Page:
Ewing’s newest, 26 , showcases artistic evolution
No Creationists Here
by Leslie Wylie
UT’s Art & Architecture Building is a vortex of evolution. It’s entertaining to imagine it playing in fast-motion, like a film sequence that took years to make but requires only a moment to view. Seasons change at lightning speed outside the windows, paintings fly on and off gallery walls, concepts are explored and then abandoned, students graduate and are replaced by new students, ad infinitum. Nothing remains constant except the building itself. And, to some extent, the faculty it contains.
The School of Art & Architecture currently employs 26 faculty members, hence the name of its current faculty exhibition, 26 . It’s gained and lost about four professors since its last faculty exhibition in 2002, but for the most part, it’s the same core group. So viewing 26 affords a rare chance, one that comes about only every three or four years, to evaluate the faculty’s own evolution—a creative trajectory that’s somewhat steadier and more predictable than the creative trajectories of their students. Whereas students are still searching for their own aesthetic voices, faculty members are seasoned artists who have already found their voices and are now merely fine-tuning what they have to say.
Walking into the bright expanses of Ewing Gallery’s 26 , I feel an immediate sensation of déjà vu. I reviewed the 2002 faculty exhibition as well, and there were elements of this incarnation I instinctually recognize—trademark color schemes, mediums, and textures. But while each faculty member’s work seems to be evolving from some deeply imbedded starting place, perhaps evident in previous exhibitions, the original impulses are clearly lurching forward in new, unfamiliar directions.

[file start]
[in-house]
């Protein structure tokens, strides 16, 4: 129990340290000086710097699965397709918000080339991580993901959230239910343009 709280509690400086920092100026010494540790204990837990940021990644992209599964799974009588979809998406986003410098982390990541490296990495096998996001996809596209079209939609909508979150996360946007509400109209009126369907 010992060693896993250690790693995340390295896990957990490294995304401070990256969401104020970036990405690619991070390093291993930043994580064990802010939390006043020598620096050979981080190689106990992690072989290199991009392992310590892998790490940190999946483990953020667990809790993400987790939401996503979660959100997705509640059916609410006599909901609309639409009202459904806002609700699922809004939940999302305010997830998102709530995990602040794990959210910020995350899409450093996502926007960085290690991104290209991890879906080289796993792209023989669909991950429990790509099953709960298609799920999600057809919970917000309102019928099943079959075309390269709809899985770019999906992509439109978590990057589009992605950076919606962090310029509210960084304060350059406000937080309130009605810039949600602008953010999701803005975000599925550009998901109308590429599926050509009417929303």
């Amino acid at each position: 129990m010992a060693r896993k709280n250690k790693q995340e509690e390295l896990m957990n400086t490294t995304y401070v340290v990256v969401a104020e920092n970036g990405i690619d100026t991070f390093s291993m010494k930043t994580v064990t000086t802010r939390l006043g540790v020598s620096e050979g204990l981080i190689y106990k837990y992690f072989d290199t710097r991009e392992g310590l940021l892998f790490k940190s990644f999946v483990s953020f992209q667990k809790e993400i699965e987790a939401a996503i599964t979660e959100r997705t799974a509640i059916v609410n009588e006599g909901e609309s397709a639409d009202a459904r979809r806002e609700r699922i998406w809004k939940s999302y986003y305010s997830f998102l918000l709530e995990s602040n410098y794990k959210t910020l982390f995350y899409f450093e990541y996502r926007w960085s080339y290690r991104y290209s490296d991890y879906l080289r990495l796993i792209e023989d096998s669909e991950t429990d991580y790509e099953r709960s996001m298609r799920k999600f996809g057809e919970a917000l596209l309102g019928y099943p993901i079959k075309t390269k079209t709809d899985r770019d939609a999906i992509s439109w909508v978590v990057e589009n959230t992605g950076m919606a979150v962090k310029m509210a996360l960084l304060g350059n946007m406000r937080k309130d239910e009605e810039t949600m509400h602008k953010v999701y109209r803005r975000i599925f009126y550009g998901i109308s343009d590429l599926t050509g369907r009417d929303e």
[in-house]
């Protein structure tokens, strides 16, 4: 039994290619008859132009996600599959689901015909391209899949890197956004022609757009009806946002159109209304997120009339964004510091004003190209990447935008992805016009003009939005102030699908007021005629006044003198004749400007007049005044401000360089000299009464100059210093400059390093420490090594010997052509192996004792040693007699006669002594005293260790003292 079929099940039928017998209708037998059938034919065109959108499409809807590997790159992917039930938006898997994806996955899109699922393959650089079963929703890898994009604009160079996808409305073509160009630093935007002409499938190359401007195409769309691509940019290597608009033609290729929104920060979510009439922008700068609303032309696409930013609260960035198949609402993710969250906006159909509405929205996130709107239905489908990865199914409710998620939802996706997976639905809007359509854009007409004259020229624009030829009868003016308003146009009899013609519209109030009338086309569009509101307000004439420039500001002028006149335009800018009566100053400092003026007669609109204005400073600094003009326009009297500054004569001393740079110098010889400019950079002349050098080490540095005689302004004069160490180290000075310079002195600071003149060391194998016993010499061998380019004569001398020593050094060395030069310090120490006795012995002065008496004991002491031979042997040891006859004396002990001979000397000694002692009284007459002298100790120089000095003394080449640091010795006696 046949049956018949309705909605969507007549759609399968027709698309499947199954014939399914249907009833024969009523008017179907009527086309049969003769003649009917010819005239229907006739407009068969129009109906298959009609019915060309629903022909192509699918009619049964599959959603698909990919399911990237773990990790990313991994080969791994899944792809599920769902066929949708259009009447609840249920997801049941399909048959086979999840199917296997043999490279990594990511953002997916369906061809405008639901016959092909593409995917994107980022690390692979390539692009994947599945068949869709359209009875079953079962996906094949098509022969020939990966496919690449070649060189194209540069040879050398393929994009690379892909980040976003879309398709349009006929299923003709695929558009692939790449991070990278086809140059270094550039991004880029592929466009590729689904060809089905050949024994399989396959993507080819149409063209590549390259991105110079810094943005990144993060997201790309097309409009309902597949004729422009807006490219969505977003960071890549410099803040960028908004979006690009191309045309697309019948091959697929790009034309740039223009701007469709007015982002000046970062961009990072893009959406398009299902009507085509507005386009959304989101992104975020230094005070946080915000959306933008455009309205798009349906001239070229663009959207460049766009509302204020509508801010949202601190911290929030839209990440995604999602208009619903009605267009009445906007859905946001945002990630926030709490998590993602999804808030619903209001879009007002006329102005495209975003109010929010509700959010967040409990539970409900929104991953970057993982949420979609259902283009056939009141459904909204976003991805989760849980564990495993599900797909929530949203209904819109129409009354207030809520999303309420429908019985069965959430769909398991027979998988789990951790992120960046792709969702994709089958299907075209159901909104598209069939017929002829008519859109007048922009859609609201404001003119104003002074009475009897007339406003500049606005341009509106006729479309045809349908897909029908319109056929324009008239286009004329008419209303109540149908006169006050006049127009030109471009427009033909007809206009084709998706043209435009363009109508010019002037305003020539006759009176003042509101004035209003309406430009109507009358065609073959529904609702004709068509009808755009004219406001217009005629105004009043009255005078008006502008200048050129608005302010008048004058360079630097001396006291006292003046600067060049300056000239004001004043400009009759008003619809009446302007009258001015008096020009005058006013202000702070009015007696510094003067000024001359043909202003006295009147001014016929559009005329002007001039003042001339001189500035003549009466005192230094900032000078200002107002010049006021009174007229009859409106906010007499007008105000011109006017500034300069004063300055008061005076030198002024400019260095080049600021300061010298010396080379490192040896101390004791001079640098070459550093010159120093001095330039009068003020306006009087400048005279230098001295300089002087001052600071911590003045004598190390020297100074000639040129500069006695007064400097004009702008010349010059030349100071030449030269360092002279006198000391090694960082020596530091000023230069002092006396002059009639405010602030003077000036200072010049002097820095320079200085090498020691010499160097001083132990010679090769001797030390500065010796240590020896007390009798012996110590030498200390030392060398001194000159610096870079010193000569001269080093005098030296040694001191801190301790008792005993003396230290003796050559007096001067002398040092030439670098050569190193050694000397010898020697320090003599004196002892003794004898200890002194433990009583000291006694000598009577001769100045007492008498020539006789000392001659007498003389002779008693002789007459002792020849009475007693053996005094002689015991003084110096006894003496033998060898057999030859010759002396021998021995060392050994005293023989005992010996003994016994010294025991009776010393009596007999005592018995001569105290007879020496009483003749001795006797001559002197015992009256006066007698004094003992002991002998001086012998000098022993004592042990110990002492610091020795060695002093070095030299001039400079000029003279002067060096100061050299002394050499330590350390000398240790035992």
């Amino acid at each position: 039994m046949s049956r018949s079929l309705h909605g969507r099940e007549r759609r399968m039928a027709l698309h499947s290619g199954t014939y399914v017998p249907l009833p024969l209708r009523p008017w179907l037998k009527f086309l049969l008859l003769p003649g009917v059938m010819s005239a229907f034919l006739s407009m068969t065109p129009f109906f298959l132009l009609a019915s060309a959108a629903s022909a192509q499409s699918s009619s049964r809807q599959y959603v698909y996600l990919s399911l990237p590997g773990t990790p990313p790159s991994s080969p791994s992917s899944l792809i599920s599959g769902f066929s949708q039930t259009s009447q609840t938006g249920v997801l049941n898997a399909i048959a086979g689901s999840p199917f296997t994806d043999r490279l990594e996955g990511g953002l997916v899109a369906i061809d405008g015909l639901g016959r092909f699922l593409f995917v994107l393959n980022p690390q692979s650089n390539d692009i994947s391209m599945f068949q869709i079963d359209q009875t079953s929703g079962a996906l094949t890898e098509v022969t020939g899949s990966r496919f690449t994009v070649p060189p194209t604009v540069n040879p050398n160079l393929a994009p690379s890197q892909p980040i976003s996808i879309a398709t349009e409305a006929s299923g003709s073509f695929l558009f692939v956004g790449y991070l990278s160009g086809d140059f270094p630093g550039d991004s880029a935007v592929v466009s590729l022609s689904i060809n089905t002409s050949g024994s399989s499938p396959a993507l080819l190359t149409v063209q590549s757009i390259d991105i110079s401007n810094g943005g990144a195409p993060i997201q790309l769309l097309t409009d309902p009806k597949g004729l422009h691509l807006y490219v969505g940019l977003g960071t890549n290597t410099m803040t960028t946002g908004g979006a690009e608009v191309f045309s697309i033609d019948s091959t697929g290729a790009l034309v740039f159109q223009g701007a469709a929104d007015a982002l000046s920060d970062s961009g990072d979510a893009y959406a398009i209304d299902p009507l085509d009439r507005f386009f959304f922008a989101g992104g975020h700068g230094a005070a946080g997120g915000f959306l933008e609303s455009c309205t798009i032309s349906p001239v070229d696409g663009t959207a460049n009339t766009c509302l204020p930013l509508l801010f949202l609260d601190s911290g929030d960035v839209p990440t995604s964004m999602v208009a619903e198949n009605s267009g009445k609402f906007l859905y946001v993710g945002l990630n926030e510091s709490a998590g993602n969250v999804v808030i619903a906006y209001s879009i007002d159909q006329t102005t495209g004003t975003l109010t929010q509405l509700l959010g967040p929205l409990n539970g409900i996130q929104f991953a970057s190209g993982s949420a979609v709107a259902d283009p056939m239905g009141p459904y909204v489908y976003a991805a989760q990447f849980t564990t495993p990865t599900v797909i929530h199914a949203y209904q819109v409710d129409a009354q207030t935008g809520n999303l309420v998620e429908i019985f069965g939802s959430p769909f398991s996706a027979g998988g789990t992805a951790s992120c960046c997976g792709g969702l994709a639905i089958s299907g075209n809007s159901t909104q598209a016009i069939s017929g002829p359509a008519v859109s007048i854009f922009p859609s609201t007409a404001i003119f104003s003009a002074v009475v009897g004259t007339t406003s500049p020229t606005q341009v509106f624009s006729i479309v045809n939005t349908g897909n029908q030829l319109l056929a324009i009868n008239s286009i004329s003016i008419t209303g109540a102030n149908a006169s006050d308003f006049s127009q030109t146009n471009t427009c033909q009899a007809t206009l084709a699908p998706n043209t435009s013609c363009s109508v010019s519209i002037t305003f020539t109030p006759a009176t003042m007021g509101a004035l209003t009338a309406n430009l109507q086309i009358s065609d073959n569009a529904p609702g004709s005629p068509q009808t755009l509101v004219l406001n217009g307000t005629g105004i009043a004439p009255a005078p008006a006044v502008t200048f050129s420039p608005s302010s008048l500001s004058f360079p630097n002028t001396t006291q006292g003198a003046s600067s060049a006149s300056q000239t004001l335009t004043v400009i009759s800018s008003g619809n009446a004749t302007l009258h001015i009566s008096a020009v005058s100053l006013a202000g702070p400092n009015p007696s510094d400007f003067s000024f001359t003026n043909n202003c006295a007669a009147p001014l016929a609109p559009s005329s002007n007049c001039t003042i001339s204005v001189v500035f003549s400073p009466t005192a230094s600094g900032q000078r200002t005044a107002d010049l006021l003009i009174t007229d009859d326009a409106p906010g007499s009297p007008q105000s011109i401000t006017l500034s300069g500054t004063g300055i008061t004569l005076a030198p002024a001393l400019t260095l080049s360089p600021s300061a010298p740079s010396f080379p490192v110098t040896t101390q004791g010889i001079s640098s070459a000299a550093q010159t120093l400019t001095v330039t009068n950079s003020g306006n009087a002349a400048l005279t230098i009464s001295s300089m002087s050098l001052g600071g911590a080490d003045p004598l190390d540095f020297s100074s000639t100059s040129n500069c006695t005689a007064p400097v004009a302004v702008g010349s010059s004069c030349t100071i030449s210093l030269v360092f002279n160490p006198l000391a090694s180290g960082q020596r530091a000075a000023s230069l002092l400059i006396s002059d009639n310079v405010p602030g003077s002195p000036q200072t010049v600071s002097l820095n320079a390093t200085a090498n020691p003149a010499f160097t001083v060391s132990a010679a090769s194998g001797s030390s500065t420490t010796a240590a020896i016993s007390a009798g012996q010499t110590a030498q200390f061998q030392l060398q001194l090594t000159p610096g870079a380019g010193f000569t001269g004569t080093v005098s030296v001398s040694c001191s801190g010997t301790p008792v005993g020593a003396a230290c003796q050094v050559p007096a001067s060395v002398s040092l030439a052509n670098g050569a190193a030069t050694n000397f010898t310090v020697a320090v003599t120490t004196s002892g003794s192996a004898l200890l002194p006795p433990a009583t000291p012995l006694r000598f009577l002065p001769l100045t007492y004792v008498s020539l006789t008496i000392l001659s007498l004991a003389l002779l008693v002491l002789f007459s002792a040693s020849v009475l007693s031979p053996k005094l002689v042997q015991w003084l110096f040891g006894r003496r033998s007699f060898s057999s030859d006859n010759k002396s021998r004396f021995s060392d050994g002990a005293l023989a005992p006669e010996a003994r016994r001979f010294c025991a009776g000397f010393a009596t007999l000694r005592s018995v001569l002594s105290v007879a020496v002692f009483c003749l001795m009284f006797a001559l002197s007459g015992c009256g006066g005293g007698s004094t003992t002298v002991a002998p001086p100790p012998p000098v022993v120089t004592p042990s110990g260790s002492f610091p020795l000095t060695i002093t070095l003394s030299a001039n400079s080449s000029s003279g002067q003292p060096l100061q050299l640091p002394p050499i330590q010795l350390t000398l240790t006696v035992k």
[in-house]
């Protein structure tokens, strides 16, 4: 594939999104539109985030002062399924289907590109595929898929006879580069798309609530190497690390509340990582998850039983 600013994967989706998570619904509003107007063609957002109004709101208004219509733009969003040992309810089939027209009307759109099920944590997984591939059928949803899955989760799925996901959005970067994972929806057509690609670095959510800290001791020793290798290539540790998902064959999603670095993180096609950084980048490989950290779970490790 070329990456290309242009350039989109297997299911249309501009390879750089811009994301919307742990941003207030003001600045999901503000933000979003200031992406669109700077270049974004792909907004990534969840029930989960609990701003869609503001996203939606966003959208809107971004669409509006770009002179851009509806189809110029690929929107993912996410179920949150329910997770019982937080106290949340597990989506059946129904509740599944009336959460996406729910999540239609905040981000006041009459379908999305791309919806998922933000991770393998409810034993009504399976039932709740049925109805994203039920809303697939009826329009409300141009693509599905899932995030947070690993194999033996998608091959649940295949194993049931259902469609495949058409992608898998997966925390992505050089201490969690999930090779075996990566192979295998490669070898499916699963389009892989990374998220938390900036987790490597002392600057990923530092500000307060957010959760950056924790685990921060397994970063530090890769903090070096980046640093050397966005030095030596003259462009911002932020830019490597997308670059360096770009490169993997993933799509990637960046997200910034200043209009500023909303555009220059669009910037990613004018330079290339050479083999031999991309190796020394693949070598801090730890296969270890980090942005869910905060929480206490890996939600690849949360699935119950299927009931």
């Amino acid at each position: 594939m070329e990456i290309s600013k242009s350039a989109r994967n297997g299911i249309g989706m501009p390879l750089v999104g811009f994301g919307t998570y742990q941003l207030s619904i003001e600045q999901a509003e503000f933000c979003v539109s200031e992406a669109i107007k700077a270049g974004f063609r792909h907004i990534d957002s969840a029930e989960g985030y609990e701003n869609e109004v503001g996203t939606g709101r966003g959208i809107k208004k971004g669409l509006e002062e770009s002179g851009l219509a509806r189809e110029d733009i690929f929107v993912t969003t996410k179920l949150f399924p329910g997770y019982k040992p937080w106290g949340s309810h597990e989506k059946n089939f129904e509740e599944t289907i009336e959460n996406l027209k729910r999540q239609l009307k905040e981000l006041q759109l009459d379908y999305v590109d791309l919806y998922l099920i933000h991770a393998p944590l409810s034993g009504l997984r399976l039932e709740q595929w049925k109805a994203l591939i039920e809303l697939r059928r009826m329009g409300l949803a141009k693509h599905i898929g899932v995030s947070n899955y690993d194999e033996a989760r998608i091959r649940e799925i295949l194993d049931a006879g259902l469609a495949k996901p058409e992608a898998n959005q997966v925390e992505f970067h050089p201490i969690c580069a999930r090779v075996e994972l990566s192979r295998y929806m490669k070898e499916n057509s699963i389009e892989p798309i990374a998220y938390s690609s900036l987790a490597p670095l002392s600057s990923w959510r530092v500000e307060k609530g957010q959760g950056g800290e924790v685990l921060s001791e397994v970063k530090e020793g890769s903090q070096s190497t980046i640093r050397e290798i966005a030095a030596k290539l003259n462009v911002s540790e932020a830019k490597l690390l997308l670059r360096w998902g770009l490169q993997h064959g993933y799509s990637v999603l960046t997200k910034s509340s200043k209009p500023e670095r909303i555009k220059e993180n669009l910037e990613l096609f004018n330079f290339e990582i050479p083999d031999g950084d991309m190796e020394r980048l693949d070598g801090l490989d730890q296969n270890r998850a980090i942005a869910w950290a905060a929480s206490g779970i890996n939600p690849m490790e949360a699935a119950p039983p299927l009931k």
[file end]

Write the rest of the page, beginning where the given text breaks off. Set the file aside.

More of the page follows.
For instance, there are the two brightly hued, cone-shaped nylon tents in the center of the gallery that are unmistakably the work of Elizabeth Scofield and Jason Brown. I vividly remember meeting these artists at the preview reception of the faculty exhibition in 2002, when they were unveiling a previous version of the tents’ design.
When I introduced myself, Scofield put the two-way radio she was holding to her mouth and paged Brown, who was sitting inside one of the neon yellow tents, or “Aesthetic Survival Devices,” that comprised their contribution to the 2002 show. (He had been monitoring the gallery’s “pedestrian occupancy levels.”) After unzipping the tent’s translucent door, Brown emerged, wearing a biohazard suit and a construction helmet, and shook my hand.
What was said during our ensuing conversation escapes me now; what remains is my visual memory of him and of his tents, the designs of which have been revised since our last encounter. Where four years ago the pieces resembled those of a rather large camping tent sawed in two, for this year’s exhibition, the tents are tall and piercing, with no visible entrance.
Is theirs a successful evolution? If the tents’ purpose is functionality, perhaps so: Accompanying photographs show them street-side in various locations, serving various purposes and adapting according to site. They have, in a sense, evolved to suit the various outside environments that contain them.
Baldwin Lee’s photography is another, if somewhat grimmer, example of this concept. For 26 , Lee pieces together shards of photography to convey a panoramic view of post-hurricane destruction: the deformed trees, tangled wires, hillsides of trash that were left in the wake of Hurricane Katrina. For the 2002 faculty exhibition, he’d done something similar with photographs taken at Ground Zero, webbing them into a brutally honest depiction of the World Trade Center site in the aftermath of 9/11.
Other examples of artistic evolution abound. There’s the multi-media work of Norman Magden, whose subconscious-probing films—each involving live modern dancers, video projections and sound art—seem to be reaching into deeper, more intricate parts of the psyche than ever before. There’s Whitney Leland’s increasingly bold acrylic abstractions, and David Wilson’s large-scale day-glo installation art. Some works are traditional; others whimsical. Some are functional; others are intended purely for the senses.
The diversity of the faculty, as manifest in its art, remains striking, as it was during the 2002 faculty exhibit. In academia, it’s easy for the various aesthetics of those on staff to converge toward some central point, but the UT Art & Architecture School’s faculty is clearly evolving outward rather than inward. As Ewing Gallery director Sam Yates wrote in a summary of the exhibition, “[ 26 ] provides insight into the creative productivity of the faculty as a whole and the diversity of philosophies and approaches to art-making.”
We look forward to seeing where those philosophies and approaches go from here.